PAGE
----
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Monday, 23rd August 2010

Resource of the Week: MarineTraffic.com

Resource of the Week: MarineTraffic.com
By Shirl Kennedy, Senior Editor

Real-time flight tracking on the Internet is old news. And many of us are also familiar with various options for keeping track of trains or buses. But what about tracking ships at sea?

OK, in all likelihood, this is not something most of us need to do on a regular basis. But Gary passed along a link to MarineTraffic.com last week, and I've been playing with it on and off since then.

When you first arrive at the site, what you see is a world map -- the Live Ships Map -- dotted with lots of translucent gray box, each with a number inside. Click on one of the boxes, in a part of the world that's interesting to you, and you're quickly zoomed in to that part of the map. And you see, in the water, an array of different colored markers representing different types of ships. (They look more like paper airplanes.) A color key is on the lefthand side of the page in the form of checkboxes; by default, the map shows you all types of ships, but if you want to restrict the view to, say, only passenger vessels, just clear the checkmarks from the other boxes.

Already this is pretty cool, but it gets better...much better. Move your cursor over one of the markers; a "tool tip" bit of info appears, giving you the name of the ship, how fast it's traveling, and its compass directional heading (in degrees). And look what happens when you click on one of the ships:


An infobox! Most, but not all, offer one or more photos of the actual vessel.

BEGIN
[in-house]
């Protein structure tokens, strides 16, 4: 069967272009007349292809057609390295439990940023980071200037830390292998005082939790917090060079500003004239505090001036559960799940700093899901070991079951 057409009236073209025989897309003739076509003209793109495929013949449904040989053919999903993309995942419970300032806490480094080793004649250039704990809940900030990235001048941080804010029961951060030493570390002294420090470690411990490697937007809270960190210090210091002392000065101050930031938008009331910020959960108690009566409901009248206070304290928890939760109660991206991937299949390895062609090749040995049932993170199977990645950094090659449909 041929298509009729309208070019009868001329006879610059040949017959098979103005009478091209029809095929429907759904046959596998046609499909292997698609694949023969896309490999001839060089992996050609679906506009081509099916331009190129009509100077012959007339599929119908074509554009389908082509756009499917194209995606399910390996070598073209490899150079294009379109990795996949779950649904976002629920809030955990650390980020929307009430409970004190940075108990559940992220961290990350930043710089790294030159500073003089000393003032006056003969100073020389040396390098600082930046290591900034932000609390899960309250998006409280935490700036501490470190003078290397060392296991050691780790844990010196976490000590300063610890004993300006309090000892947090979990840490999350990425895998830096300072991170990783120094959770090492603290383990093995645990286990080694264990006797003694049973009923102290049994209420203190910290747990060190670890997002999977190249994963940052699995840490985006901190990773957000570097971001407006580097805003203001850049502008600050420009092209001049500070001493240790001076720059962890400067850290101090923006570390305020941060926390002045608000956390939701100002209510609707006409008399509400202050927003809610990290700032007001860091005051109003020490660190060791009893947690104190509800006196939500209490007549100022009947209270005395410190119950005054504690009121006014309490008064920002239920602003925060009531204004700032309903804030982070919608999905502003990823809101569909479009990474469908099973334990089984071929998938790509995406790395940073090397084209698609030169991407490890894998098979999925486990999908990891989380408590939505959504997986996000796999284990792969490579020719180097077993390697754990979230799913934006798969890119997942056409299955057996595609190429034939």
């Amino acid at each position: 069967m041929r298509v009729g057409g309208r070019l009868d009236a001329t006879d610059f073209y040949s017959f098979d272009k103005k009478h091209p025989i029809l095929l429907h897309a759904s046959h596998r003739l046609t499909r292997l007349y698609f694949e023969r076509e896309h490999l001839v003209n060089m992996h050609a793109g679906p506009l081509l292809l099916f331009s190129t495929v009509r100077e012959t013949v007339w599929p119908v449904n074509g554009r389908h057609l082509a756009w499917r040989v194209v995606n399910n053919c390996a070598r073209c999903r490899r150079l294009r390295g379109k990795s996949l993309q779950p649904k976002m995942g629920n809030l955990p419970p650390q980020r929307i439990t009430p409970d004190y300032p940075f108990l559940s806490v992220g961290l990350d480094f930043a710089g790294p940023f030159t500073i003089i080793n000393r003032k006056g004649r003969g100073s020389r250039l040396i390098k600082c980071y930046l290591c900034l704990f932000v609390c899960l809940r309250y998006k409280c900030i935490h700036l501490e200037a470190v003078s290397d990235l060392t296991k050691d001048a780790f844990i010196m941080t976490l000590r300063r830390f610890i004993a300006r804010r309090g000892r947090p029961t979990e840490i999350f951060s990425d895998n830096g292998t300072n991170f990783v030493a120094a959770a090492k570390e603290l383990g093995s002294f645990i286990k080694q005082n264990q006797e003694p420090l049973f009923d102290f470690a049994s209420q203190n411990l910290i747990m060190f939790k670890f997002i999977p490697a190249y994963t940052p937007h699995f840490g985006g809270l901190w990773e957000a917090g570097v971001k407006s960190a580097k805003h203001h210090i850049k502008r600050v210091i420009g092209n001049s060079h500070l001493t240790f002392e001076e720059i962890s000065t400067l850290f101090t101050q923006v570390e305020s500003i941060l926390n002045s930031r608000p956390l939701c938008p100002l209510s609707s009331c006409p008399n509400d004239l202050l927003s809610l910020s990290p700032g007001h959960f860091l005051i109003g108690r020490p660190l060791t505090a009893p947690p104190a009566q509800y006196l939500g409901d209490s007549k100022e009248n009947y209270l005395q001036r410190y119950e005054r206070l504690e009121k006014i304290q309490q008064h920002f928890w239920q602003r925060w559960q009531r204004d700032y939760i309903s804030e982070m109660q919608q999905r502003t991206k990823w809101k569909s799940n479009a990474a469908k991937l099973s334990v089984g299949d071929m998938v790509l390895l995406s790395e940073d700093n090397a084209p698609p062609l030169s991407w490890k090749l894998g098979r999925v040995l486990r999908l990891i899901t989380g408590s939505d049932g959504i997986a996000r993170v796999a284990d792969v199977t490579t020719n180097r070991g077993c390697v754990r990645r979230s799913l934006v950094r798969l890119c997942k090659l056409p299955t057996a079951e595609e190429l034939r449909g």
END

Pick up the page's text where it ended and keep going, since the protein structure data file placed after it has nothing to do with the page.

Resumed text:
You can just click around the maps indefinitely, but there are other ways to navigate here. At the top of the lefthand key are three dropdown menus that allow you to go directly to any geographic area, a specific port or a specific vessel. Or you can use the tabs at the top to browse all ports and/or all vessels. The Gallery tab takes you to all the ship photos. (They're searchable.) Here's Royal Caribbean's Oasis of the Seas, the world's largest cruise ship, that created such a media blitz when it debuted last year. It was located at Ft. Lauderdale's cruise port when I was writing this.

Let's see what other ships are in port at Ft. Lauderdale. Note that the markers for ships in port are little squares. (There are lots of nice yachts here. Click on the purple squares -- on the actual map -- to find out about them them.)


An FAQ tells you everything you need to about this site.

This web site is part of an academic, open, community-based project. It is dedicated in collecting and presenting data which are exploited in research areas.... It provides free real-time information to the public, about ship movements and ports, mainly across the coast-lines of Europe and N.America. The project is currently hosted by the Department of Product and Systems Design Engineering, University of the Aegean, Greece.

The data comes from Automatic Identification System (AIS) transponders.

AIS transponders on board vessels include a GPS (Global Positioning System) receiver, which collects position and movement details. It includes also a VHF transmitter, which transmits periodically this information on two VHF channels....and make(s) this data available to the public domain.

And it is, indeed, real-time.

Data received are uploaded in the database in real time and therefore they are immediately available on the map and on other pages. However, several positions shown on map may be not continuously refreshed (e.g. when a ship goes out of range). Vessel positions shown on map may be up to 1 hour old. Please note also that map web page is only periodically refreshed or whenever the ‘Refresh now’ link is pressed manually.

Don't overlook the Services link. Among other things, you can:


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